Courses are cancelled for the rest of the semester, and colleges and universities are expected to provide students with a distance completion option online. Watching how that rolls out and seeing what it entails in my own classes has been revealing.
On a more global level, crisis has shown various powers-that-be for what they are. I’m thinking specifically of the contrast between the many teachers unions that have stepped forward to exert power by offering to help make things work better (without sacrificing teachers) and the very different approach of the few that have grubbed for power by trying to provoke the failure of administrators who are as overwhelmed by the pandemic as the rest of us. The details of how that’s played out on the ground is insider baseball and not interesting to outsiders. But my point is simply that crisis reveals character, and these are insights to be held onto for later.
On a more personal level, transforming a face-to-face course into something that can be given online in a compressed timeframe has been more involved and more complex that I would have imagined possible. I fully expected it to be difficult — just setting up and explaining how to use communication channels that are manageable with 120+ students reaching out every few days is daunting — but today as I was working, I started flipping through one of the legal pads I use for my realtime note taking looking for an idea I remembered jotting down. I flipped and flipped and flipped through iteration after iteration of inadequate idea after undeveloped idea until finally, suddenly, I found myself at the front page of the pad: I’d forgotten work had begun in a different pad. As I stood up to fetch the pad I needed from my other table I felt as if my labor was being gauged by page count: I hadn’t expected creating online materials to be a two-pad problem!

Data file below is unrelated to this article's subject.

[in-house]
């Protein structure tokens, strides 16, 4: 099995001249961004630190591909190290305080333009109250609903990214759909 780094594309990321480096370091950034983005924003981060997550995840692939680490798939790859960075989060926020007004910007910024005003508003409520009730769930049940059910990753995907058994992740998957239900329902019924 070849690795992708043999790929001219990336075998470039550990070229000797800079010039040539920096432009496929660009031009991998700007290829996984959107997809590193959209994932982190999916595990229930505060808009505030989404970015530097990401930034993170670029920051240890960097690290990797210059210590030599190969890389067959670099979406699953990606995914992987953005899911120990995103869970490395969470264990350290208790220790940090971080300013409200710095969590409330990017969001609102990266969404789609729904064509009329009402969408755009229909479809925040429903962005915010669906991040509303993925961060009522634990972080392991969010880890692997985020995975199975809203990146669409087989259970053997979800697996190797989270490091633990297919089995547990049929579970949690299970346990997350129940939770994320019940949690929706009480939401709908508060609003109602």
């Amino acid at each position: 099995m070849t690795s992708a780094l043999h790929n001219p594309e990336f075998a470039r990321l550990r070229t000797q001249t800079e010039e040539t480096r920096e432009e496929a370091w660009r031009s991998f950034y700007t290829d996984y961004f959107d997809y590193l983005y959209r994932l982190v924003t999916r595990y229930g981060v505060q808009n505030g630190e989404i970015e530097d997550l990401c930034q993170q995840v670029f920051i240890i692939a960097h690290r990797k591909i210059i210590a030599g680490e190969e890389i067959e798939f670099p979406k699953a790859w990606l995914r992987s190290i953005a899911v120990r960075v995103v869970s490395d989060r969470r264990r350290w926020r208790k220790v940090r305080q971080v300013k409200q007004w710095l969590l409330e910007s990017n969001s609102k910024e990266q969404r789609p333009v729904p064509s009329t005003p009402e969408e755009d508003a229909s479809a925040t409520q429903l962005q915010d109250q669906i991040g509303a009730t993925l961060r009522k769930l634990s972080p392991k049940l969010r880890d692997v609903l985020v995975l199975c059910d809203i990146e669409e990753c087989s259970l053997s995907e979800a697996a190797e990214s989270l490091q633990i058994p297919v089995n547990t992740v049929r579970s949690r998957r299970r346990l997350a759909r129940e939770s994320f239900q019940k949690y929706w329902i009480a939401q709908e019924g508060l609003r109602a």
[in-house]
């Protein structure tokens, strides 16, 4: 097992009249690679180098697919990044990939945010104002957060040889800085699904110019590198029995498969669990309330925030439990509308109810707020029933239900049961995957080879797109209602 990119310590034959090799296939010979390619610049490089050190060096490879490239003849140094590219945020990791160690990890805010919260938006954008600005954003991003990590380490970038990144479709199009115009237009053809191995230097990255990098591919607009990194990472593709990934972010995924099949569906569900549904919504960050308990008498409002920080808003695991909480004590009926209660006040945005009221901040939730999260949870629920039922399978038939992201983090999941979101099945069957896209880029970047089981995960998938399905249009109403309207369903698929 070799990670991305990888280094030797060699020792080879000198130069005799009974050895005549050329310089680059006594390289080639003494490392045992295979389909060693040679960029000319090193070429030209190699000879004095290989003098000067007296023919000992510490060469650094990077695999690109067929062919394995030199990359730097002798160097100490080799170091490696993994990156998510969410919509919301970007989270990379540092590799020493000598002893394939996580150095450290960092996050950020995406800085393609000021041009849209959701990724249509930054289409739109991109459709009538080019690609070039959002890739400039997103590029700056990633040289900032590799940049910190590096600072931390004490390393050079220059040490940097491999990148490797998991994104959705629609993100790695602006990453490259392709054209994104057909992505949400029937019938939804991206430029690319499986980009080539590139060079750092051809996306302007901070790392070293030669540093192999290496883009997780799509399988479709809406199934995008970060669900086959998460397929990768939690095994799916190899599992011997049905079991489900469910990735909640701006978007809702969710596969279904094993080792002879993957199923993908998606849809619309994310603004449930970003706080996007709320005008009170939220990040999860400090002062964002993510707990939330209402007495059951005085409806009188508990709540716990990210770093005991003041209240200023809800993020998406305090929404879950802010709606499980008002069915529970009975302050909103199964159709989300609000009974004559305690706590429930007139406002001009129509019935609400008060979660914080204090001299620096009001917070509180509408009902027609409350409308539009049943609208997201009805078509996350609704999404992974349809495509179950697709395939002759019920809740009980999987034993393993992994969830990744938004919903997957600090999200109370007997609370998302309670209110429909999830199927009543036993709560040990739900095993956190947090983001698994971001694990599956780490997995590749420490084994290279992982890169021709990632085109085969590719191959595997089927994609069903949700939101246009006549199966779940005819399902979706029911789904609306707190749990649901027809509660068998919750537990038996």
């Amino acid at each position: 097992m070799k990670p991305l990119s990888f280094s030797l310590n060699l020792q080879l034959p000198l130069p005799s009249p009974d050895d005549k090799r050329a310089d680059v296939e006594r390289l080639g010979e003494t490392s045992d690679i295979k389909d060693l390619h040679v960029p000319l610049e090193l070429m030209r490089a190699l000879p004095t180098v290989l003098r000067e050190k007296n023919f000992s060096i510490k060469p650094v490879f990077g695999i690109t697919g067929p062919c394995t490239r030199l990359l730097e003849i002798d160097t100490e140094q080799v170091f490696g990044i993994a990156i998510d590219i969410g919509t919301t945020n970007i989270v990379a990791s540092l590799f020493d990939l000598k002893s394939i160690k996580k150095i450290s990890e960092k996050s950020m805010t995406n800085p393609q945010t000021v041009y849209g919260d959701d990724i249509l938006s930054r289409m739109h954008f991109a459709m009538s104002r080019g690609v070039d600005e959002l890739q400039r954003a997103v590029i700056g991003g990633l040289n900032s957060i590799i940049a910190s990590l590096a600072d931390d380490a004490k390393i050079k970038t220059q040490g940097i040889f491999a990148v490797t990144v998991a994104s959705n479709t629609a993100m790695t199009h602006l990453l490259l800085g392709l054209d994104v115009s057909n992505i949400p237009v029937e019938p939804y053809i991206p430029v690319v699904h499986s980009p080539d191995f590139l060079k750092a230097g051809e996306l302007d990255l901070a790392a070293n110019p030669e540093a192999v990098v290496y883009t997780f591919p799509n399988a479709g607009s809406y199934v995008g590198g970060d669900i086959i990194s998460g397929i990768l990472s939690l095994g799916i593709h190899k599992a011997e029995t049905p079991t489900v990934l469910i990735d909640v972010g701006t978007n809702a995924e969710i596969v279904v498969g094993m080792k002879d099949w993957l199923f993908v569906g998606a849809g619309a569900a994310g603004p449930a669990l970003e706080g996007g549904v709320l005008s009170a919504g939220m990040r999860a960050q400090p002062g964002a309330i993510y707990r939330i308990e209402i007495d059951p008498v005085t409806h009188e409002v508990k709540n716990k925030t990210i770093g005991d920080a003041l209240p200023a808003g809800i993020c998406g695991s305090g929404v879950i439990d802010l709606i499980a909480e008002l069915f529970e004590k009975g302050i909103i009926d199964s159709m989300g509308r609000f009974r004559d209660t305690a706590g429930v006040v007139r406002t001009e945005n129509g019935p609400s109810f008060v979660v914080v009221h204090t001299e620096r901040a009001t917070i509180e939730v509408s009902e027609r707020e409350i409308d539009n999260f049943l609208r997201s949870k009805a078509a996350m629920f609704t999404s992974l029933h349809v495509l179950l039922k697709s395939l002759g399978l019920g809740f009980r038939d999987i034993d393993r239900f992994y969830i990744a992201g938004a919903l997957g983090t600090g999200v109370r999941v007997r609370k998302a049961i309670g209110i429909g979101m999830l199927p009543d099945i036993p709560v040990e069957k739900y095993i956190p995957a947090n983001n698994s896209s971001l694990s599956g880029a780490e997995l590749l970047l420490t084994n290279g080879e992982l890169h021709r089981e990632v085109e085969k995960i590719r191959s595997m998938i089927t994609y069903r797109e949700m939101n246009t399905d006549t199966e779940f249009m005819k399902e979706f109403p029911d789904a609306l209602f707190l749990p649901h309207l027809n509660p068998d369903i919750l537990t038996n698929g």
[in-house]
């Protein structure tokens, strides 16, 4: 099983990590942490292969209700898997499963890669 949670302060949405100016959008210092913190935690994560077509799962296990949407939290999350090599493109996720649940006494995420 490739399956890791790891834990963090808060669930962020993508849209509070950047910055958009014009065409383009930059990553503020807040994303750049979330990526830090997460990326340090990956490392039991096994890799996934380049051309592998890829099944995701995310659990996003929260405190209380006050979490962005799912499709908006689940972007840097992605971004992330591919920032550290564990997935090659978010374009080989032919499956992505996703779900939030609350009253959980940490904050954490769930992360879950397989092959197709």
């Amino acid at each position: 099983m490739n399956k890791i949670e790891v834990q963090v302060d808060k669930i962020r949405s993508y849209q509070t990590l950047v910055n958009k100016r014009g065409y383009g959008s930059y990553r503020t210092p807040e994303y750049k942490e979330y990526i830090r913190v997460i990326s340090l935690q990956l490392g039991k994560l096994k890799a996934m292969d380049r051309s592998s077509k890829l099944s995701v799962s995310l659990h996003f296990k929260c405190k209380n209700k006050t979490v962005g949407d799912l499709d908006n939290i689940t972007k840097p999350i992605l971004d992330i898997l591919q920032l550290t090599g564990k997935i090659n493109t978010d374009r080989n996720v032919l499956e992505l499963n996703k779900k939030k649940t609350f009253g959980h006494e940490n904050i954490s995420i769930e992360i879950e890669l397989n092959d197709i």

Now, after a few days of work, I feel like I’m nearly ready to send out documents, thankfully, and just in time: courses start back tomorrow. (Are my colleagues? I hope so. Whether they are or not, I’m confident they’ll manage.)
In my case — and this feels like yet another Tinderbox plug — the fact that I’d been playing in my course file early in term and had decided to track how each activity either taught, practiced or evaluated a ministerial objective proved to be a godsend. As I entered this information, it really could not have seemed more pointless: these basic governmental requirements are so basic that they take care of themselves in most courses. But in the current situation, being able to see plainly what had already been taught and evaluated allowed me to very quickly identify what remained to be done. If this information hadn’t already been readily visible in the links of my course map, the rabbit holes I would have fallen into and the herrings (red) I would have chased as I tried to figure out how to plan the abbreviated final weeks of the semester are quite literally innumerable.